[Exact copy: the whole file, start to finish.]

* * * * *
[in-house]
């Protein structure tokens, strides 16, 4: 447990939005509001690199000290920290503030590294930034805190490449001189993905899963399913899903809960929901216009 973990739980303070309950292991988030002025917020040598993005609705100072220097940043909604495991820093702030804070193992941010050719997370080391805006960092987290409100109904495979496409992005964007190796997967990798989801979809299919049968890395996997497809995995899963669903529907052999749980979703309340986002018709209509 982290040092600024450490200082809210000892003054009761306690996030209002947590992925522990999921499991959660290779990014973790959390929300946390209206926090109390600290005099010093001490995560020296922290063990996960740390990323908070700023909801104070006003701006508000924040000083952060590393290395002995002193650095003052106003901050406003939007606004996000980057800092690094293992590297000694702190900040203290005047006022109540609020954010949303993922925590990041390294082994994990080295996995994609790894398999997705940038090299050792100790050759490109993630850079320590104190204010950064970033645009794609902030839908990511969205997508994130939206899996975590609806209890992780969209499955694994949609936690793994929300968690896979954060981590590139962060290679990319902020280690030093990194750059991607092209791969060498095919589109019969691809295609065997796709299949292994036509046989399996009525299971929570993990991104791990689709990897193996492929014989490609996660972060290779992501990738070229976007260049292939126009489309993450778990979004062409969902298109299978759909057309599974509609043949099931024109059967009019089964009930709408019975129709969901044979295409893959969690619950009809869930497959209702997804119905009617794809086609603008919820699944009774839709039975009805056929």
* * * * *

[in-house]
């Protein structure tokens, strides 16, 4: 447990939005509001690199000290920290503030590294930034805190490449001189993905899963399913899903809960929901216009 973990739980303070309950292991988030002025917020040598993005609705100072220097940043909604495991820093702030804070193992941010050719997370080391805006960092987290409100109904495979496409992005964007190796997967990798989801979809299919049968890395996997497809995995899963669903529907052999749980979703309340986002018709209509 982290040092600024450490200082809210000892003054009761306690996030209002947590992925522990999921499991959660290779990014973790959390929300946390209206926090109390600290005099010093001490995560020296922290063990996960740390990323908070700023909801104070006003701006508000924040000083952060590393290395002995002193650095003052106003901050406003939007606004996000980057800092690094293992590297000694702190900040203290005047006022109540609020954010949303993922925590990041390294082994994990080295996995994609790894398999997705940038090299050792100790050759490109993630850079320590104190204010950064970033645009794609902030839908990511969205997508994130939206899996975590609806209890992780969209499955694994949609936690793994929300968690896979954060981590590139962060290679990319902020280690030093990194750059991607092209791969060498095919589109019969691809295609065997796709299949292994036509046989399996009525299971929570993990991104791990689709990897193996492929014989490609996660972060290779992501990738070229976007260049292939126009489309993450778990979004062409969902298109299978759909057309599974509609043949099931024109059967009019089964009930709408019975129709969901044979295409893959969690619950009809869930497959209702997804119905009617794809086609603008919820699944009774839709039975009805056929």